Once again, New England Patriots owner Robert Kraft is willing to make bold changes to attract World Cup games to his stadium in 2026.

In 1994, shortly after taking on the ownership of the NFL franchise, Kraft had a grass surface installed in what was then called Foxboro Stadium in a bid to get games from that year’s World Cup played in New England. The plan worked, with Foxborough, Mass., chosen as one of nine sites. Foxboro Stadium hosted six game in the men’s tournament.

Installing the grass surface was a critical component to securing the venue for Kraft. Now he’s going to do something similar in the hopes of securing now-named Gillette Stadium as a locale for the next men’s World Cup to be held in the United States.

This time, he’ll rip out the artificial synthetic surface, reactivate a dormant irrigation system and reinstall real turf on the pitch.

In September 2021, Kraft, New England Revolution president Brian Bilello and FIFA offices kicked off a nine-city tour of potential venues at Gillette Stadium. The Kraft organization has presented the plans to the organizing officials, which also include eliminating enough seating on the sidelines to meet the requirements for field width for the tournament.

The 2026 World Cup Explained

The 2026 World Cup will for the first time have three different host countries – Canada, Mexico and the United States. There will be 16 venues across the three countries playing host to 80 games. Edmonton and Toronto in Canada have already been selected, as have Guadalajara, Mexico City and Monterrey in Mexico. The other 11 venues will be in the United States.

The field for the 2026 World Cup has been expanded to 38 teams, which is double the number represented in 1994. That earlier World Cup still holds records for total attendance for the tournament (3.5 million) and average attendance per match (69,174). The men’s World Cup was first held in 1930 with Uruguay hosting.

Foxborough Site One of Several in Contention

Robert Kraft would like to host six matches during the World Cup again in 2026, four group-stage games and two elimination matches. During the 1994 games, more than 324,000 fans attended a game. 

Gillette Stadium is considered by many soccer experts as a favorite to advance from the17 U.S. stadiums in contention to 11. It certainly helps that Kraft is honorary chair of the 2026 World Cup United Bid Group.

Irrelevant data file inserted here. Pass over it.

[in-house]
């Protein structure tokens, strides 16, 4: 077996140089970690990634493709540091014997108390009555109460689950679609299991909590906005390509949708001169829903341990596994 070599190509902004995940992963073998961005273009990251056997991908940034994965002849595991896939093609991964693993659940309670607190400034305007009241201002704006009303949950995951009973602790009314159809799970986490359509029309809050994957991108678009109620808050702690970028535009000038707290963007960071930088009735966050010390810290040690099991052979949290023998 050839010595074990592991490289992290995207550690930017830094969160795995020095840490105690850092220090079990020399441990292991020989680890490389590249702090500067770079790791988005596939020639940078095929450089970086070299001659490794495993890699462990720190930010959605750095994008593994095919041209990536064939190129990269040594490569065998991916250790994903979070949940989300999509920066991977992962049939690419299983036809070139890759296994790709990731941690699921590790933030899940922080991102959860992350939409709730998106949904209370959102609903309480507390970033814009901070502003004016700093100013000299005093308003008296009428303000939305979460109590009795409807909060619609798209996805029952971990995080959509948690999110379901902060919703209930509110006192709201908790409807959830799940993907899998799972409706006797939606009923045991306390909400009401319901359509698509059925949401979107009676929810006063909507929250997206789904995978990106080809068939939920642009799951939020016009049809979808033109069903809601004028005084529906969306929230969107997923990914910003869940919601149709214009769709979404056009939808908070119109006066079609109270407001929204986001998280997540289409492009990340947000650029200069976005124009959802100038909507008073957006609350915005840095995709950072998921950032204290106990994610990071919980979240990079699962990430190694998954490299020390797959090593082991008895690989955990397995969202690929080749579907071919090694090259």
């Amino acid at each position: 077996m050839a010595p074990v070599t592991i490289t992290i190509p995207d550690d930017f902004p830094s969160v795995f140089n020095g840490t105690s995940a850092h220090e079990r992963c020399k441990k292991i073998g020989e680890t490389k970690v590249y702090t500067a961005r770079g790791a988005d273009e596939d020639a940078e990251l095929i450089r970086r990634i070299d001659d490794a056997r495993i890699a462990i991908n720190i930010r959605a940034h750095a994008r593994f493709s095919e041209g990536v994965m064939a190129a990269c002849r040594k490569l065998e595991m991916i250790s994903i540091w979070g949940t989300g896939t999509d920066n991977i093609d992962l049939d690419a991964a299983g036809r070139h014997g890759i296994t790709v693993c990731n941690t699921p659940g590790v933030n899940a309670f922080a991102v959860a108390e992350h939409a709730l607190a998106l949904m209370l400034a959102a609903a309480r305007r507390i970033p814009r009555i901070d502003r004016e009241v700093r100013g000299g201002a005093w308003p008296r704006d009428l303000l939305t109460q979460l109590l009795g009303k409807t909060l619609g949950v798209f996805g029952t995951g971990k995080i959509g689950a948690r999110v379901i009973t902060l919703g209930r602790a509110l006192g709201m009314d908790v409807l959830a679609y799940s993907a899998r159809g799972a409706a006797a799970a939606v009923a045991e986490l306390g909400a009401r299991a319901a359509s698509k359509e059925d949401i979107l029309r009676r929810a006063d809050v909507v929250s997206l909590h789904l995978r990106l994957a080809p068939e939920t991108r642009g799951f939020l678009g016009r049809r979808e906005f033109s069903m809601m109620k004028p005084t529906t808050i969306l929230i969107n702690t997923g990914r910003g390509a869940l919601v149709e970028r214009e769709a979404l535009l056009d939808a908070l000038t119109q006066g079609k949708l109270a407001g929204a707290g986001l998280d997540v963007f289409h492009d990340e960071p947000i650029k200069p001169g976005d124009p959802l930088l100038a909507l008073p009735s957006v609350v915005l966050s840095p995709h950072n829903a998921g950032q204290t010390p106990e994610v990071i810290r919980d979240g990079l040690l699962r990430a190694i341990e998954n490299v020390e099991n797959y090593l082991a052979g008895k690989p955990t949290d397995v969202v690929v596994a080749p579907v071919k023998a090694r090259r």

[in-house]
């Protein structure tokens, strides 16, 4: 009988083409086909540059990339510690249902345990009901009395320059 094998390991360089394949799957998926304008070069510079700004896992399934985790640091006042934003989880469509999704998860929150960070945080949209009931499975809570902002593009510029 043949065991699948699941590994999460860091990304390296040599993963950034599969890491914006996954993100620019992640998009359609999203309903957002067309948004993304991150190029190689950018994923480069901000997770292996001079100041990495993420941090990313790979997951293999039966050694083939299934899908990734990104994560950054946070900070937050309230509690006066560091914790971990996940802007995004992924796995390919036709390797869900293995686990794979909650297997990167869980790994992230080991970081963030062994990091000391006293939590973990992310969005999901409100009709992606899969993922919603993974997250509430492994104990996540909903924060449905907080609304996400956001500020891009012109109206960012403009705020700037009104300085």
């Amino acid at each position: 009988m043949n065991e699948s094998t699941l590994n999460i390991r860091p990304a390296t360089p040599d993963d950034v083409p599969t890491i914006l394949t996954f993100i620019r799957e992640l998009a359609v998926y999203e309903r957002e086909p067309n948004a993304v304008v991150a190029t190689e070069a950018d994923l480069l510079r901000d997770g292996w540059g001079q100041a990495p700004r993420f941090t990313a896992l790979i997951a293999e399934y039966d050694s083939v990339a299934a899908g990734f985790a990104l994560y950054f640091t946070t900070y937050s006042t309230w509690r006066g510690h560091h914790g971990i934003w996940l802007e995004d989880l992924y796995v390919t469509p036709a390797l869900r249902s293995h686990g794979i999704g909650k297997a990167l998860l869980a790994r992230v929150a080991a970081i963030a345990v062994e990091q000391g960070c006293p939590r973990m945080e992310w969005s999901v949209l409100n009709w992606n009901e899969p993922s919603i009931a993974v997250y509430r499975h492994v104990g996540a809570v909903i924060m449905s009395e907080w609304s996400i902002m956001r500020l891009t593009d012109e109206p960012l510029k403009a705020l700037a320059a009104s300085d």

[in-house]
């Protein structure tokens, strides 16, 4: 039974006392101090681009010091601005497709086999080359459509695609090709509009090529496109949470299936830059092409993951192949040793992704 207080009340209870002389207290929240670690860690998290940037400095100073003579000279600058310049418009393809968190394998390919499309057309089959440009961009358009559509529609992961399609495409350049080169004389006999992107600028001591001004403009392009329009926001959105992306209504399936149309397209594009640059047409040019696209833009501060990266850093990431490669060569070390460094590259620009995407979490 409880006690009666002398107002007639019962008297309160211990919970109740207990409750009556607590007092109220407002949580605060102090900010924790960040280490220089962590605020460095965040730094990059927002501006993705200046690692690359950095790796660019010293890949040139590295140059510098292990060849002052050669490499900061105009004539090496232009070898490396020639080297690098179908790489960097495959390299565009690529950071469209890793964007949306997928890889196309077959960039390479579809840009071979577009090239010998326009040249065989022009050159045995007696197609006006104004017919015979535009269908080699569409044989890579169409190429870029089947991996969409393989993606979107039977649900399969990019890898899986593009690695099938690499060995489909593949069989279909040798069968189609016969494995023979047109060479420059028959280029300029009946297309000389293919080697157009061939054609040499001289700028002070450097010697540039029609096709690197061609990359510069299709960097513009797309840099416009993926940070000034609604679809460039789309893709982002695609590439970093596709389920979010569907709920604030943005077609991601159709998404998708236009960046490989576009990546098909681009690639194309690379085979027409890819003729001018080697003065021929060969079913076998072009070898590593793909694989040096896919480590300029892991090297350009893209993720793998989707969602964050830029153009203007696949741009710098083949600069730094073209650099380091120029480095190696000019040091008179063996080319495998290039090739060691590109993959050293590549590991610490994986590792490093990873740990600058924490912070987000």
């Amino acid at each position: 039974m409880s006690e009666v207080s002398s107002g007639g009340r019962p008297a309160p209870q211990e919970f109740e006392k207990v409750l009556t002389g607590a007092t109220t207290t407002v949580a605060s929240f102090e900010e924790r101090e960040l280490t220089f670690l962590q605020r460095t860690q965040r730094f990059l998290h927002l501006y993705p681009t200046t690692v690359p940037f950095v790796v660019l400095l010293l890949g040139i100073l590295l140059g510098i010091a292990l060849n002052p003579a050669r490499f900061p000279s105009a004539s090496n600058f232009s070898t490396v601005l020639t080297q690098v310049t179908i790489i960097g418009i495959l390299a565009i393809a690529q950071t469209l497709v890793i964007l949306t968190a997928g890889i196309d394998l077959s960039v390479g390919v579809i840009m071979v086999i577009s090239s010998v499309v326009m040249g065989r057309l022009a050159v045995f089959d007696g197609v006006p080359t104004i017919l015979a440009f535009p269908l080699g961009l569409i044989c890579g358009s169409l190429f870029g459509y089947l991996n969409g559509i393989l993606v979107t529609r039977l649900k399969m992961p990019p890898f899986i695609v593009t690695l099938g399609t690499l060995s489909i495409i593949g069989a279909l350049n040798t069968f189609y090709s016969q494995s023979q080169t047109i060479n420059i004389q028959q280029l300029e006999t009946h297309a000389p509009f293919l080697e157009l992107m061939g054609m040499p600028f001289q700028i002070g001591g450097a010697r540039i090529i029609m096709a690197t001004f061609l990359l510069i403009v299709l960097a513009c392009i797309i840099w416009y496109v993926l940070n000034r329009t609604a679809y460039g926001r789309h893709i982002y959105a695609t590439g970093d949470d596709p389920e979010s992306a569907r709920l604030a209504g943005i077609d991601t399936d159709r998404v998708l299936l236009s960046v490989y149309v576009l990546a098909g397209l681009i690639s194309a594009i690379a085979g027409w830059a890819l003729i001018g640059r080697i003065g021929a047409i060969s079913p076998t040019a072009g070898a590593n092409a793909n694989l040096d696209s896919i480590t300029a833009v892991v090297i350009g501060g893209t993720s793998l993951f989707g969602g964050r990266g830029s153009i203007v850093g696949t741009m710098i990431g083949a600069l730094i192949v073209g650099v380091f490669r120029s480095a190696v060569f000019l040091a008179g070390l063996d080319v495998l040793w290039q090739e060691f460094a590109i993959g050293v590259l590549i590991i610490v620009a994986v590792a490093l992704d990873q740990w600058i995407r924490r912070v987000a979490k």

The competition is likely to be keen. Many of the stadiums under consideration are newer than Gillette Stadium which opened in 2002. Some of those newer stadiums may have to make significant structural changes to conform to FIFA’s minimums for field width. Officials for some of those stadiums, fearing a loss in overall capacity, hope to reach a compromise deal on the required dimensions with soccer’s governing body.

Soccer experts consider four of the 17 contenders with the largest capacity to be near-locks to be named as hosts – Dallas (AT&T), Los Angeles (Rose Bowl), New York (MetLife) and Washington, D.C. (FedEx). One of those sites is also the likely site of the World Cup final.

All four of those sites hosted in 1994, along with Foxborough, Orlando and San Francisco.

Other contending sites are Atlanta (Mercedes-Benz), Baltimore (M&T Bank), Cincinnati (Paul Brown), Denver (Empower), Houston (NRG), Kansas City (Arrowhead), Miami (Hard Rock), Nashville (Nissan), Philadelphia (Lincoln Financial), and Seattle (Lumen).

Among the highlights from the 1994 events at Foxboro Stadium are two victories by perennial international powerhouse Argentina, whose squad made it to the knockout stage before being bounced by Romania. The Argentina contests featured the final interactional appearance by legendary star Diego Maradona, who would be suspended later for testing positive for a banned substance.

Another highlight were two victories by Italy, including a win over Nigeria in the second round and a 2-1 win over rival Spain in the quarterfinals. Italy would go on the World Cup final, losing to Brazil on penalty kicks.

The Costs and Opportunities of a World Cup Bid

Making the necessary infrastructure changes is a costly endeavor. However, those costs can be easily offset by the proceeds of gate revenues. There is also the status and exposure that comes with hosting games not only to those in attendance but a worldwide television audience that averages hundreds of millions of viewers per game.

Still the field adjustments needed to make a FIFA game work are significant. World Cup games are traditionally played on natural grass. There’s also the need for more space around the field to accommodate the additional photographers, cameras and security personnel needed.

The World Cup attracts the best players and teams from around the world, meaning that the field conditions, training sites and facilities inside stadiums need to be world-class.

About Robert Kraft

Robert Kraft is the founder, chairman and CEO of The Kraft Group, which includes the New England Patriots, Gillette Stadium, International Forest Products and the Rand-Whitney Group.